12 hours prior to the surgery, animals were exposed to food deprivation but were allowed to access water. Then, they were anesthetized by the intraperitoneal injection of thiopental sodium at dose of 60 mg/kg BW. After the anesthetization, the occlusion of right middle cerebral artery was induced in all rats (MCAO) as previously described . In brief, the right common carotid artery and the internal carotid artery were exposed through a neck midline incision. A silicone coated nylon monofilament (4-0) suture was gently inserted into the common carotid artery and up to the internal carotid artery for a distance of 17 mm from the carotid bifurcation. Then, the wound was sutured and the rats were returned to their cages with free access to food and water. The incision sites were infiltrated with 10% povidone-iodine solution for antiseptic postoperative care. Sham operation groups were exposed to the same operational procedures except the suture which was not advanced into the middle cerebral artery.
2.8. Evaluation of Brain Infarction Volume
All rats were killed 24 hours after MCAO, and the brain was removed and sectioned at 2-mm thickness. Sections were immersed in 2% TTC (2,3,5-triphenyl tetrazolium chloride) for 30 minutes at 37°C. The staining brain sections were photographed, and the infarction area was determined by measuring the white area of brain section with computer software (Image J 1.4 V).
2.9. Behavioral Studies
2.9.1. Neurological Score Assessment
The neurological score was evaluated according to the method of Bederson and coworkers . The grading was performed as described as follows: grade 0: no spontaneous activity, grade 1: spontaneous circling, grade 2: circling if pulled by tail, grade 3: lowered resistance with lateral push without circling, grade 4: contralateral limb flexion, and grade 5: no apparent deficit.
2.9.2. Assessment of Spatial Memory
Spatial memory was evaluated by using Morris water maze test . A circular pull with a diameter of 170 cm was filled with water at 40 cm deep. The top surface was covered with nontoxic powder. The pool was divided into 4 quadrants and the removable platform was immersed at the center of one quadrant. The animal was trained to memorize the location of platform by forming the association between its location and the location of platform by using external cue. The time which the animal spent for finding and climbing on the platform was recorded as escape latency. The immersed platform was removed from its location 24 hours later. The animals were tested again and the mean time spent in the target quadrant in order to search for the missing platform was regarded as the retention time.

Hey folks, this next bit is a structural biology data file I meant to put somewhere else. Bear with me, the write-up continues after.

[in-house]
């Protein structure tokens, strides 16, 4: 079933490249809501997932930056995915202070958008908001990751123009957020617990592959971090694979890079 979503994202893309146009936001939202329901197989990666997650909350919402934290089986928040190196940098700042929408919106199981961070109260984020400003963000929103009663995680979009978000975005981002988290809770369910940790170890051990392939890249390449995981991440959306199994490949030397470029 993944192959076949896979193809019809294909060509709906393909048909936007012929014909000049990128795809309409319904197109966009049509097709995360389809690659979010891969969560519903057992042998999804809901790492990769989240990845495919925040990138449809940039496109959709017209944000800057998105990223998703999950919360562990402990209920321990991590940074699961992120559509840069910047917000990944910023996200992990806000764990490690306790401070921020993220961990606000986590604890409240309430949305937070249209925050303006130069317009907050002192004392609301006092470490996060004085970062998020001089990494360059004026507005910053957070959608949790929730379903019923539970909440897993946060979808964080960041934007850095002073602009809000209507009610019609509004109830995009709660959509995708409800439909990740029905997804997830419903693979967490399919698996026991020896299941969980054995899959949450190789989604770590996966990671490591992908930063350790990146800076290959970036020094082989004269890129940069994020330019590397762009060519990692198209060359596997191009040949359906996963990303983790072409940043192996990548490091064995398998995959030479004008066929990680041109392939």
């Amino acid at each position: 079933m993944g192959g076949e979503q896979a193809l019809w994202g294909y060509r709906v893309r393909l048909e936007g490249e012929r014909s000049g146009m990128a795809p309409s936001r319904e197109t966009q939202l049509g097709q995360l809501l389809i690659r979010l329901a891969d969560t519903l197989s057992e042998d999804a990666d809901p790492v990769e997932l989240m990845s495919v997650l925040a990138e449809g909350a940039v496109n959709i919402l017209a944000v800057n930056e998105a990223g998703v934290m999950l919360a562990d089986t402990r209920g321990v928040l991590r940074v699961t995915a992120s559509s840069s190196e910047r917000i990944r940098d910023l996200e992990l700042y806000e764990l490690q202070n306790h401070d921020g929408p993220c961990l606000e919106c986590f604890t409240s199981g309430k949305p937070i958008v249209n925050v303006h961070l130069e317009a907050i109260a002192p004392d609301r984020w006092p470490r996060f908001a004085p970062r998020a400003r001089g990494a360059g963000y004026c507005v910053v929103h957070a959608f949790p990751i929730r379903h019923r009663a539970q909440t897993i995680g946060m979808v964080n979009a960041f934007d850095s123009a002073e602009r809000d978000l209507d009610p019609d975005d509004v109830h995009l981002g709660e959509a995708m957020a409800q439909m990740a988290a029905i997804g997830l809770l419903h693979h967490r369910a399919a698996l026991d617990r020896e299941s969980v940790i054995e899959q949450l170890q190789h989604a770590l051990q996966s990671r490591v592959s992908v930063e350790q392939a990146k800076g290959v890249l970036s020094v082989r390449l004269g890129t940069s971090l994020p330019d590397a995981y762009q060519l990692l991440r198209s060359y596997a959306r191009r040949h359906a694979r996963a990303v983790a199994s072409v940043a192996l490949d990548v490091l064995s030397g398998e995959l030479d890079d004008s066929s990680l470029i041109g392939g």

2.10. Homogenate Preparation
At the end of experiment, homogenate of right hippocampus, cerebral cortex, and striatum were prepared in 1 mL of 0.1 M phosphate buffer, pH 7.4. The obtained brain homogenate was adjusted to 10% w/v and subjected to a 3,000-centrifugation (microcentrifuge SIG 1- 15PK) at 4°C for 15 minutes. The supernatant was harvested and used for further biochemical assessments.
2.11. Biochemical Analysis
2.11.1. Malondialdehyde (MDA) Level Assessment
Level of malondialdehyde (MDA) was monitored by using thiobarbituric acid reacting substances (TBARS) assay. In brief, 100 μL of sample was mixed with the solution containing 100 μL of 8.1% (w/v) sodium dodecyl sulphate (Sigma-Aldrich), 750 μL of 20% (v/v) acetic acid (Sigma-Aldrich) (pH 3.5), and 750 μL of 0.8% thiobarbituric acid (TBA) (Sigma-Aldrich). The solution was heated in a water bath at 95°C for one hour and cooled immediately under running tap water. Then, 500 μL of chilled water and 2500 μL of butanol and pyridine (Sigma-Aldrich) [15 : 1 v/v] were added to each tube and mixed thoroughly with vortex (Vortex-Genie 2). Then, the solution was centrifuged at 800 ×g for 20 minutes. The upper layer was harvested and the optical density was measured at 532 nm with spectrophotometer (GENESYS 20). Various concentrations of 1,3,3-tetraethoxypropane (TEP) (Sigma-Aldrich) were used as standard . The level of MDA was expressed as nmol·mg−1 protein.